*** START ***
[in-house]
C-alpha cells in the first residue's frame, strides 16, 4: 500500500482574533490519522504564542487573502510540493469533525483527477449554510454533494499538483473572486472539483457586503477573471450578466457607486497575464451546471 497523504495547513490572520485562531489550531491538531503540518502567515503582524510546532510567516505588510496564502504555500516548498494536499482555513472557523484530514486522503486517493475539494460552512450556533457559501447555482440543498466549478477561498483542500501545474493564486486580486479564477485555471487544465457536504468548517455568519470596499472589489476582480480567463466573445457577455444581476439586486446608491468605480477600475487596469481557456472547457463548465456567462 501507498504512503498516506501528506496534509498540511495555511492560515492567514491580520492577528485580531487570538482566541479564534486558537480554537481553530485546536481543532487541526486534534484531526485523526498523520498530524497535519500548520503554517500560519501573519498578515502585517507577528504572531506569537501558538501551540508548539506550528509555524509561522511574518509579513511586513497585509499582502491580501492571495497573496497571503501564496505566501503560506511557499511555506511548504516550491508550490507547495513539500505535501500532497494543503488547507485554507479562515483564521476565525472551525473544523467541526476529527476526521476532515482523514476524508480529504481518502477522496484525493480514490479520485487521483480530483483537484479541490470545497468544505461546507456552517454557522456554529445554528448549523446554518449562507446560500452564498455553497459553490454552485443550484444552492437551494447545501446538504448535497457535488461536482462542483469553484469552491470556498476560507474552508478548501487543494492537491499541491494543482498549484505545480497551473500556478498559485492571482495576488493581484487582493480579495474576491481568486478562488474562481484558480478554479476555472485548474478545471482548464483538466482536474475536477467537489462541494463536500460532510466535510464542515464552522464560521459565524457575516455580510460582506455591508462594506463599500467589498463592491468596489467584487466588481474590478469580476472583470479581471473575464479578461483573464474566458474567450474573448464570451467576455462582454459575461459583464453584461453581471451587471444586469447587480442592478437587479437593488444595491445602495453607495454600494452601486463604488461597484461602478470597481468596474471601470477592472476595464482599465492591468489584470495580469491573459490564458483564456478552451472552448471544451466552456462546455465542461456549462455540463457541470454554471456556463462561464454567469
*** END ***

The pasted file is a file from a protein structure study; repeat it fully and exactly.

[in-house]
C-alpha cells in the first residue's frame, strides 16, 4: 500500500482574533490519522504564542487573502510540493469533525483527477449554510454533494499538483473572486472539483457586503477573471450578466457607486497575464451546471 497523504495547513490572520485562531489550531491538531503540518502567515503582524510546532510567516505588510496564502504555500516548498494536499482555513472557523484530514486522503486517493475539494460552512450556533457559501447555482440543498466549478477561498483542500501545474493564486486580486479564477485555471487544465457536504468548517455568519470596499472589489476582480480567463466573445457577455444581476439586486446608491468605480477600475487596469481557456472547457463548465456567462 501507498504512503498516506501528506496534509498540511495555511492560515492567514491580520492577528485580531487570538482566541479564534486558537480554537481553530485546536481543532487541526486534534484531526485523526498523520498530524497535519500548520503554517500560519501573519498578515502585517507577528504572531506569537501558538501551540508548539506550528509555524509561522511574518509579513511586513497585509499582502491580501492571495497573496497571503501564496505566501503560506511557499511555506511548504516550491508550490507547495513539500505535501500532497494543503488547507485554507479562515483564521476565525472551525473544523467541526476529527476526521476532515482523514476524508480529504481518502477522496484525493480514490479520485487521483480530483483537484479541490470545497468544505461546507456552517454557522456554529445554528448549523446554518449562507446560500452564498455553497459553490454552485443550484444552492437551494447545501446538504448535497457535488461536482462542483469553484469552491470556498476560507474552508478548501487543494492537491499541491494543482498549484505545480497551473500556478498559485492571482495576488493581484487582493480579495474576491481568486478562488474562481484558480478554479476555472485548474478545471482548464483538466482536474475536477467537489462541494463536500460532510466535510464542515464552522464560521459565524457575516455580510460582506455591508462594506463599500467589498463592491468596489467584487466588481474590478469580476472583470479581471473575464479578461483573464474566458474567450474573448464570451467576455462582454459575461459583464453584461453581471451587471444586469447587480442592478437587479437593488444595491445602495453607495454600494452601486463604488461597484461602478470597481468596474471601470477592472476595464482599465492591468489584470495580469491573459490564458483564456478552451472552448471544451466552456462546455465542461456549462455540463457541470454554471456556463462561464454567469